British Thoracic Society Condemns Marlboro Maker's Takeover of UK Inhaler Company

Dawn O'Shea

September 27, 2021

Following the takeover of the inhaler development company Vectura by the world's largest tobacco company, the British Thoracic Society (BTS) has issued a statement warning that BTS membership will not be open to those who have any paid involvement with the tobacco industry.

Over the last 20 years, Vectura has been instrumental in the development of 13 inhaled medicines through its device technology and expertise. It is the second dry powder inhaler firm to be acquired by the Marlboro giant Philip Morris International (PMI) in recent months, after acquisition of the American inhaled drug specialist OtiTopic in August. PMI has also acquired Fertin Pharma, the world's largest manufacturer of nicotine chewing gum.

The BTS said it is disappointed and concerned at the takeover of Vectura by PMI, and said the move is inappropriate, unethical and should have been prevented.

The society has issued a statement cautioning that BTS membership is not open to those who have, or have had, paid involvement with tobacco industry at any point in the previous 10 years.

Furthermore, publication of papers funded wholly or in part by the tobacco industry in BTS journals, Thorax and BMJ Open Respiratory Research, is prohibited.

When the acquisition process is complete, companies and individuals with a relationship with Vectura will fall within the above policies.

The BTS said it will now "review the implications of what this disappointing outcome means for those that now find themselves, either directly or indirectly, connected to the tobacco industry and will provide a further statement in the near future".

Professor Jonathan Bennett, chair of the BTS, is one of 35 representatives of professional and public health organisations who have signed a letter sent to the Parliamentary Under Secretary of State for Prevention, Public Health and Primary Care Jo Churchill MP expressing concerns regarding the acquisition. Among the other signatories are representatives from Asthma UK & the British Lung Foundation, the Royal Society for Public Health, the Royal College of Physicians, the American Thoracic Society and the European Lung Foundation.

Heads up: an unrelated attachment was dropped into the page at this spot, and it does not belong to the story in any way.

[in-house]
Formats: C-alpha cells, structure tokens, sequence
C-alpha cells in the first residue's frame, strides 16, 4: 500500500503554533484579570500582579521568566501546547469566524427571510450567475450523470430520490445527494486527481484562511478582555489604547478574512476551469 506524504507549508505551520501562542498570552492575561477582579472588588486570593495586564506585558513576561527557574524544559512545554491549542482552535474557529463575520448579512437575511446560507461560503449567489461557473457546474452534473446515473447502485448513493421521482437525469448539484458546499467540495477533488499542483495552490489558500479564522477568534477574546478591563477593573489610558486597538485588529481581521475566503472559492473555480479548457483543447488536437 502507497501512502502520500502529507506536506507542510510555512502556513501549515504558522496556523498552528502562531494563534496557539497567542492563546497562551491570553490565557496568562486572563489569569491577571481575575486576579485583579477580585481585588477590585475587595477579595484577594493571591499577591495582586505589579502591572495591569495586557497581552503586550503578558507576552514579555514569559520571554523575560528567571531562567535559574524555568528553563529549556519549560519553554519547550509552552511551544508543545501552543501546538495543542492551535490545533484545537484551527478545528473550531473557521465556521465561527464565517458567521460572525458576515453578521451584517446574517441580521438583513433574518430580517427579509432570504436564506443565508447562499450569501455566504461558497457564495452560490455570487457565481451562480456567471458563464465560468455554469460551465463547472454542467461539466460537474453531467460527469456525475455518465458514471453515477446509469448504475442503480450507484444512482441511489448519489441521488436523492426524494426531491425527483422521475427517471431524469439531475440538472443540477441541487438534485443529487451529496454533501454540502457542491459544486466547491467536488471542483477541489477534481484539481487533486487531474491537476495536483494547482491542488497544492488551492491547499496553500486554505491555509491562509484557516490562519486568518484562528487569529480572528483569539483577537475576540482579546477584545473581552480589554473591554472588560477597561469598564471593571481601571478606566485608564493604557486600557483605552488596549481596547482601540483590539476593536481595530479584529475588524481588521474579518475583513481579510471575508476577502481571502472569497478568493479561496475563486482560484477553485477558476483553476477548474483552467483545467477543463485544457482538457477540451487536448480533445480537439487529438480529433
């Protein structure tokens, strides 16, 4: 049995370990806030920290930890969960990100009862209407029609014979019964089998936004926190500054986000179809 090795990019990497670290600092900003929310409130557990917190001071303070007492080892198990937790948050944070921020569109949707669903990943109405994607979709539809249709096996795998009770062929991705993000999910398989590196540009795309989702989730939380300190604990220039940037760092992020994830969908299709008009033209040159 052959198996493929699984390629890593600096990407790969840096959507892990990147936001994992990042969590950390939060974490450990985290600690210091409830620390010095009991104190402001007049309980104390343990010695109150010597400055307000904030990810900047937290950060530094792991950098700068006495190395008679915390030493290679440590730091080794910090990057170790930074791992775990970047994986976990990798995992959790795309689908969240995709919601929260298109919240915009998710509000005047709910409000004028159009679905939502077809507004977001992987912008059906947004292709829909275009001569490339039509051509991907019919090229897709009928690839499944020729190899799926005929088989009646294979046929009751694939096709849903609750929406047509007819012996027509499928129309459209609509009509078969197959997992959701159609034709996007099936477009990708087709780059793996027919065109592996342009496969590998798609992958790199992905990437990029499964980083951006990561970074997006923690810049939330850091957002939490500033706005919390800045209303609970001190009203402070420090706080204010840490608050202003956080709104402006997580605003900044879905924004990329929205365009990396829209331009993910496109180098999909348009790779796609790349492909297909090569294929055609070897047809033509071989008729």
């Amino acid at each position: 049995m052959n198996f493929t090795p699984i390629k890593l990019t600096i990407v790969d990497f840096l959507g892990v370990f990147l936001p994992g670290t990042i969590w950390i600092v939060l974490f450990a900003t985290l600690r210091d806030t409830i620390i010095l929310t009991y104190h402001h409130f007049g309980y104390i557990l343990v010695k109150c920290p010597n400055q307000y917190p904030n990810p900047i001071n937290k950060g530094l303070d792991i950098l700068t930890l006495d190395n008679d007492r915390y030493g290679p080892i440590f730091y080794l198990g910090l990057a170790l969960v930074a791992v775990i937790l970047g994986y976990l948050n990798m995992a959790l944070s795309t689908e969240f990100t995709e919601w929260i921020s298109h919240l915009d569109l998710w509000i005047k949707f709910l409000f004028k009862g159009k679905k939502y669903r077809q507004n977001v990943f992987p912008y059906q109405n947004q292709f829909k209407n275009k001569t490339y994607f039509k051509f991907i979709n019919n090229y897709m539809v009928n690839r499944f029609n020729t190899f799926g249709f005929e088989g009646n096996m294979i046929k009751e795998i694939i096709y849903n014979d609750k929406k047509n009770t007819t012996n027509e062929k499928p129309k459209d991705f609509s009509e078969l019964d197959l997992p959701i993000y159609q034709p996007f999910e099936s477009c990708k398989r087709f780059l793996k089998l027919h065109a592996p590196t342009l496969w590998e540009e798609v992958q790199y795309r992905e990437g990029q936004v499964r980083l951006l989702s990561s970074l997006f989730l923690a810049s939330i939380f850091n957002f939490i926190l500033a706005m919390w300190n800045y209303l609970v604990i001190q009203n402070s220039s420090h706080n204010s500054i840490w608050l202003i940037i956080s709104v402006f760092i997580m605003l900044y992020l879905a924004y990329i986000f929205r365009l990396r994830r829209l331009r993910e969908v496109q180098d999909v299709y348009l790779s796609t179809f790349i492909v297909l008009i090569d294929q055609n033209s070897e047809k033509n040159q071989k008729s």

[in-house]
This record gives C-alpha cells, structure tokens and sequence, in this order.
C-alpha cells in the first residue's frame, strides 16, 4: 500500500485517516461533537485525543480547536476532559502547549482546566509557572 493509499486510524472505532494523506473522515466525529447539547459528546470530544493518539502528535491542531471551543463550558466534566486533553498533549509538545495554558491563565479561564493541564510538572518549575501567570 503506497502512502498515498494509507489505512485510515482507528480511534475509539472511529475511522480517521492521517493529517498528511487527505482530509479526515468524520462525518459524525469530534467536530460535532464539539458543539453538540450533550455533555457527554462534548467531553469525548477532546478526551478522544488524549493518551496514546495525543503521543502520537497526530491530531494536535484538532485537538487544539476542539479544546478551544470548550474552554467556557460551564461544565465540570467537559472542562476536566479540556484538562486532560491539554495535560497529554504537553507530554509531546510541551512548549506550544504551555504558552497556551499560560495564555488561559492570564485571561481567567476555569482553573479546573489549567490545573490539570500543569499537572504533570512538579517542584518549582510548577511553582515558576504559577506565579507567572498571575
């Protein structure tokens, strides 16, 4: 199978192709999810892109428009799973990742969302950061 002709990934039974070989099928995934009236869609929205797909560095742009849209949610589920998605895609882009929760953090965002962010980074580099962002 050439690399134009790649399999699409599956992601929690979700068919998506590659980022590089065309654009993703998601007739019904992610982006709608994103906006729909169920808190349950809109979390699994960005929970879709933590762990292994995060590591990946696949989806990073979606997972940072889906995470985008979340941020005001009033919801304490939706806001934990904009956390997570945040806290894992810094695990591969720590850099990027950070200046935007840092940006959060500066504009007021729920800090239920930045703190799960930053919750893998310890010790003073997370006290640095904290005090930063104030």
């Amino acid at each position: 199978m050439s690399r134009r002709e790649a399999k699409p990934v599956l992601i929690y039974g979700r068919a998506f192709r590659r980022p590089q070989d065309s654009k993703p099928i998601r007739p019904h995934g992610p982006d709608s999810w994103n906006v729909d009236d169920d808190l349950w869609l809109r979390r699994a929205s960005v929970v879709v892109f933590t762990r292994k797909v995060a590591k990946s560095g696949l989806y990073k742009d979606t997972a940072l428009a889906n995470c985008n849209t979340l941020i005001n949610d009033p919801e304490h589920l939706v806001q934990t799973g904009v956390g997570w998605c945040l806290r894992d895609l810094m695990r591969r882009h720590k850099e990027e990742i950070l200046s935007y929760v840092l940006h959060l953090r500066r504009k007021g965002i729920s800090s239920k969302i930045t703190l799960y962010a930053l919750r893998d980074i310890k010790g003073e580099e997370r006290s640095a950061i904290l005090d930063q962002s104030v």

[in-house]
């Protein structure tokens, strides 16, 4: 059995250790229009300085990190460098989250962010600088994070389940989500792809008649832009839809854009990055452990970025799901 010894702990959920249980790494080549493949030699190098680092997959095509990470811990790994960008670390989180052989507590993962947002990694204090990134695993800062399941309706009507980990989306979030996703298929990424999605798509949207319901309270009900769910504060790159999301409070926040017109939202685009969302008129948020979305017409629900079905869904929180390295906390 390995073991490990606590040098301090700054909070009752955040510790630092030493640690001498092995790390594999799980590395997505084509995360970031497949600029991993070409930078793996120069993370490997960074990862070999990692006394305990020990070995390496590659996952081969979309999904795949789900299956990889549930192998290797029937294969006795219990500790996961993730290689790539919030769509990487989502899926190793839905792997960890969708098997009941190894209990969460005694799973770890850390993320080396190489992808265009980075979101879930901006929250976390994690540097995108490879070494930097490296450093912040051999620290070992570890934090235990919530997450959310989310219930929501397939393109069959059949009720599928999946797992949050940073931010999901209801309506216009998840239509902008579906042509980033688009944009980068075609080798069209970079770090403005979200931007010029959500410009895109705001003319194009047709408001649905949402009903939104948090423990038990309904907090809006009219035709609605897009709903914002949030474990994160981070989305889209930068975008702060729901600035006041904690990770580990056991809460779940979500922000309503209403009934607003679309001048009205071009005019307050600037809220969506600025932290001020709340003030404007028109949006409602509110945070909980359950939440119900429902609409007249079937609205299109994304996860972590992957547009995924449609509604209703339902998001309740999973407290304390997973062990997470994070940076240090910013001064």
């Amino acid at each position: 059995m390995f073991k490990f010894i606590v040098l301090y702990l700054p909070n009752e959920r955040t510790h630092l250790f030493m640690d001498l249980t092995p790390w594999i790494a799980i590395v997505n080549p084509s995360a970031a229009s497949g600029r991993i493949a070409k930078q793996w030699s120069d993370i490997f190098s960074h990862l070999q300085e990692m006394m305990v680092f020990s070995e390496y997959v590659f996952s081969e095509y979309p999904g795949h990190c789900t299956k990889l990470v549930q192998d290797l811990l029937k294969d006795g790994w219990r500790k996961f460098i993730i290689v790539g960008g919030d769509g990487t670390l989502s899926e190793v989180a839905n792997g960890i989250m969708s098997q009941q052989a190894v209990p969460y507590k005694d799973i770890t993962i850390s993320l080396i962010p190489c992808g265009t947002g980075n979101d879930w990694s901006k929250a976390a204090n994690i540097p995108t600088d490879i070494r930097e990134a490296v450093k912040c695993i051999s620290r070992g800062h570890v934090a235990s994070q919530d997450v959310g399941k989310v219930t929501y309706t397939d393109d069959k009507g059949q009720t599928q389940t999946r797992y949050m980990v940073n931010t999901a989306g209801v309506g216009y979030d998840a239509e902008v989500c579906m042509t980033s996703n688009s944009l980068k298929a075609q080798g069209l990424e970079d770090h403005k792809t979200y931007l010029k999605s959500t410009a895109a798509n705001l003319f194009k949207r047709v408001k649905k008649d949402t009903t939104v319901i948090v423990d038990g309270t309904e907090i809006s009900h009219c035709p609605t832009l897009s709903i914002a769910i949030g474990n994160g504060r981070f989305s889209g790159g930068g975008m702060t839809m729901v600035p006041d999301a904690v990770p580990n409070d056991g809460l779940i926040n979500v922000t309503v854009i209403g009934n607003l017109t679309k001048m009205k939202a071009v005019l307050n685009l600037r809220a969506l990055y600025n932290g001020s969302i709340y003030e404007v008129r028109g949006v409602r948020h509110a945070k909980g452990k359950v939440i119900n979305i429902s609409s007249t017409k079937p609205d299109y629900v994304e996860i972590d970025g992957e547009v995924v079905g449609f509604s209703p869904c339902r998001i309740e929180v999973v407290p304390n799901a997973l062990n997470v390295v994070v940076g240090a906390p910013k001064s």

"The tobacco industry has an extremely poor reputation and PMI in particular has been accused of running marketing campaigns that target children and was taken to court for complicity with tobacco smuggling to boost its own profits, leading to a $1.25 billion settlement with the EU. There is evidence that it continues to fail to control its supply chain with many of its cigarettes ending up in the illegal market," the letter states.
 

It goes on to say that "PMI and other tobacco companies have a long history of subverting tobacco control policies for their own financial gain, and of research manipulation, and concerns have been raised that such conduct may be ongoing with irregularities reported in their recent clinical studies. For these reasons, we have strongly opposed the takeover from the beginning.

"We think it clear that this deal is not in the public interest and that it creates perverse incentives for PMI to increase harm through smoking so they might then profit again through treating smoking related diseases," the letter states.

The letter also raises questions about the role of the Competition and Markets Authority in cases like this.

"While the Competition and Markets Authority typically considers monopolies within a product market, they have not in this instance considered monopolies of harm – we think this is a clear deficit in need of attention," the correspondence states.

In a statement, PMI said: "The idea that PMI would deliberately increase cigarette sales in order to profit from smoking related diseases is false and without merit - on the contrary, PMI is accelerating its journey to become a majority smoke-free business by 2025. Despite what our critics say, we've been extremely clear in our stated objective to accelerate our entry into 'beyond nicotine' products by evolving our current expertise, for example in inhalation technology, where Vectura is an industry leader.

"PMI has acquired Vectura for its complementary capabilities and intends to increase the total level of expenditure on research and development at Vectura, speeding up innovations that will make treatment more effective and affordable for patients.

"Those in public health who want to end smoking should resist pressure to exclude scientists and welcome PMI's acquisition of Vectura and its transition away from cigarettes."

This article originally appeared on Univadis, part of the Medscape Professional Network.

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